College Consortium: Improving Campus Title IX Prevention and Response Services to Students: Going Beyond Title IX Requirements

Feb 01st, 2024

By Alyssa Garagiola, Training and Community Engagement Policy Advocate, and Gelila Kebede, Former Program Intern

Every college or university that receives federal funding is obligated to educate students on their Title IX policies and procedures (US Department of Justice, Civil Rights Division, 2023). The Maryland Higher Education Commission’s (MHEC) 2020-2022 report on campus climate and sexual violence at Maryland colleges and universities summarizes data on the types of reported sexual misconduct, outcomes and disciplinary actions taken by the institution, accommodations made by the institution on behalf of the students involved, student perceptions of campus safety, and institutional strategies to respond to and prevent future sexual violence on campus (Hogan et al., 2022).

Many of the community colleges and four-year schools discussed in the MHEC report shared similar prevention programming strategies that they are using to end sexual violence on campus (Hogan et al., 2022). Some of these strategies include administering bystander intervention training to students; enrolling all students in a Title IX policies, procedures, and student rights course that asks students pre- and post-test questions; providing Title IX training and orientation to faculty and staff; engaging students in drug awareness and abuse training, and annually updating electronic materials and brochures for faculty, staff, students, and survivors (Hogan et al., 2022). Each of these prevention programming strategies are important because they teach skills that raise awareness on the prevalence of sexual violence, Title IX rights and resources, and ways to reduce incidences of sexual violence on campuses. Teaching students and faculty in these ways is an important part of sexual violence prevention programming, according to the CDC’s STOP SV Technical Package (Basile et al., 2016).

Despite college and university’s efforts to implement sexual violence prevention and awareness-raising programs on campus, sexual violence incidents on and around campuses remains pervasive (Perkins & Warner, 2017). According to the MHEC report on campus climate and sexual violence, Maryland’s higher education institutions reported a total of 2,528 incidents of sexual assault or other sexual misconduct across Maryland during the 2020-2022 campus climate reporting cycle (Hogan et al., 2022). Moreover, studies show that first-year students, transfer students, and international students are particularly vulnerable to sexual violence victimization due to their unfamiliarity with cultural and social norms regarding sexual violence on college campuses (APA, 2023, as cited in Forbes-Mewett et al., 2015), as well as their unfamiliarity with Title IX-related university policies and procedures (APA, 2023, as cited in Hutcheson & Lewington, 2017).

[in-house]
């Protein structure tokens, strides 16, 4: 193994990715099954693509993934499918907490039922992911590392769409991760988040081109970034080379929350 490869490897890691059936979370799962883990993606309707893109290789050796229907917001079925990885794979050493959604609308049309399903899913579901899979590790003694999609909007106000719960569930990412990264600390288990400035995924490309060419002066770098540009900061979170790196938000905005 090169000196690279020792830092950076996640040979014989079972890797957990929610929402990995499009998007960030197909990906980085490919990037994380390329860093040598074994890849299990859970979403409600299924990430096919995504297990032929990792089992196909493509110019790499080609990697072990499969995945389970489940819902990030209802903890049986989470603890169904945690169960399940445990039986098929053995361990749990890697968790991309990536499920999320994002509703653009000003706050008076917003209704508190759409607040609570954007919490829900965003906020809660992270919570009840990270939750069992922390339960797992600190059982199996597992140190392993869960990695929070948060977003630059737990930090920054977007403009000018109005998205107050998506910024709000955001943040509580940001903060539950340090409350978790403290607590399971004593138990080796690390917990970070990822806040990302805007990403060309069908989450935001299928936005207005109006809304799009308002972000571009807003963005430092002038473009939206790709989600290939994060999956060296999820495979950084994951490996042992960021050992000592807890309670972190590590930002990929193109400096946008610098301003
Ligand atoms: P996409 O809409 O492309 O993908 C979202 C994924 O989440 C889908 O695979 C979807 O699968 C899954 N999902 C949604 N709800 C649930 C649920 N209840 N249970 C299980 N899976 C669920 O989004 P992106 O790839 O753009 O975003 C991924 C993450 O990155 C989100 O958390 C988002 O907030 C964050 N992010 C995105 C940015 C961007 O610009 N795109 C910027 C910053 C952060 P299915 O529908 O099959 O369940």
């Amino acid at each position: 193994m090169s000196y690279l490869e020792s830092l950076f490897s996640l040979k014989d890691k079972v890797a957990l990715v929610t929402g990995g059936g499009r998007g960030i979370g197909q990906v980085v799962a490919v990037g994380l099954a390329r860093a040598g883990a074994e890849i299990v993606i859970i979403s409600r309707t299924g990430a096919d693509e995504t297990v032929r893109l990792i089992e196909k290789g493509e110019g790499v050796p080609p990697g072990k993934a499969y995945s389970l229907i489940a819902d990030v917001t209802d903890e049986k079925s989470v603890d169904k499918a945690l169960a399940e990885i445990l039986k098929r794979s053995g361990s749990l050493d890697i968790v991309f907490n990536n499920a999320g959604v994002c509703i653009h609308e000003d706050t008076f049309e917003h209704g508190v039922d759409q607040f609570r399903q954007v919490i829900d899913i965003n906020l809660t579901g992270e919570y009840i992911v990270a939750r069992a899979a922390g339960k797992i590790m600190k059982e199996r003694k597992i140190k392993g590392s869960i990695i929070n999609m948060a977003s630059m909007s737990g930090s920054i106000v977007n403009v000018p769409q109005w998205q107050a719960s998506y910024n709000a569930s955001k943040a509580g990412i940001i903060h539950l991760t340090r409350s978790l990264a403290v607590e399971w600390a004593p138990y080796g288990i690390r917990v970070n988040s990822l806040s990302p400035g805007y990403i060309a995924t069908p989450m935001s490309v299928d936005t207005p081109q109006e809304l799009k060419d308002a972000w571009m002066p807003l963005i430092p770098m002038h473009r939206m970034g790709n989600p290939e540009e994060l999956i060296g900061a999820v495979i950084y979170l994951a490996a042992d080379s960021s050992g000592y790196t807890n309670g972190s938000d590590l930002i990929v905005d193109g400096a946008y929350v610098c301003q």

It is also no secret that alcohol is a part of college and university campus culture (Appleby, 2023) as it is often used as a means of socializing among peers (Bosari et al., 2007, as cited in Harford, Wechsler, & Seibring, 2002). Research shows that 30-75% of perpetrators of sexual assault are under the influence of alcohol at the time of the assault (Abbey, 2008). Alcohol and other drugs can also be used as a tool to perpetrate sexual violence. Although alcohol use is not a cause of sexual violence, it is a contributing factor that should be considered when creating prevention and education content.

To address the compounding factors, societal influences, and cultural norms that contribute to incredibly high rates of campus sexual violence, it is important for campuses to go beyond mandated Title IX programming. Instead, campuses must consider how they can build healthy, safe, and supportive campus environments where sexual violence is no longer tolerated.

The CDC’s STOP SV Technical Package recommends providing education and awareness in conjunction with creating and promoting protective environments for students and faculty on and around school campuses (Basile et al., 2016). When thinking about creating and promoting protective campus environments, it is important to reflect on campus environments in three ways: from the physical environment perspective, social environment perspective, and situational context of these two environments (MCASA & JHU, Bloomberg School of Public Health, 2022).

  • The physical environment includes both natural and manufactured physical objects in a geographical space, such as trees, fields, paved roadways, street lamps, or the number of chairs in a room
  • The social environment consists of the social norms that dictate how people can or should act in a certain space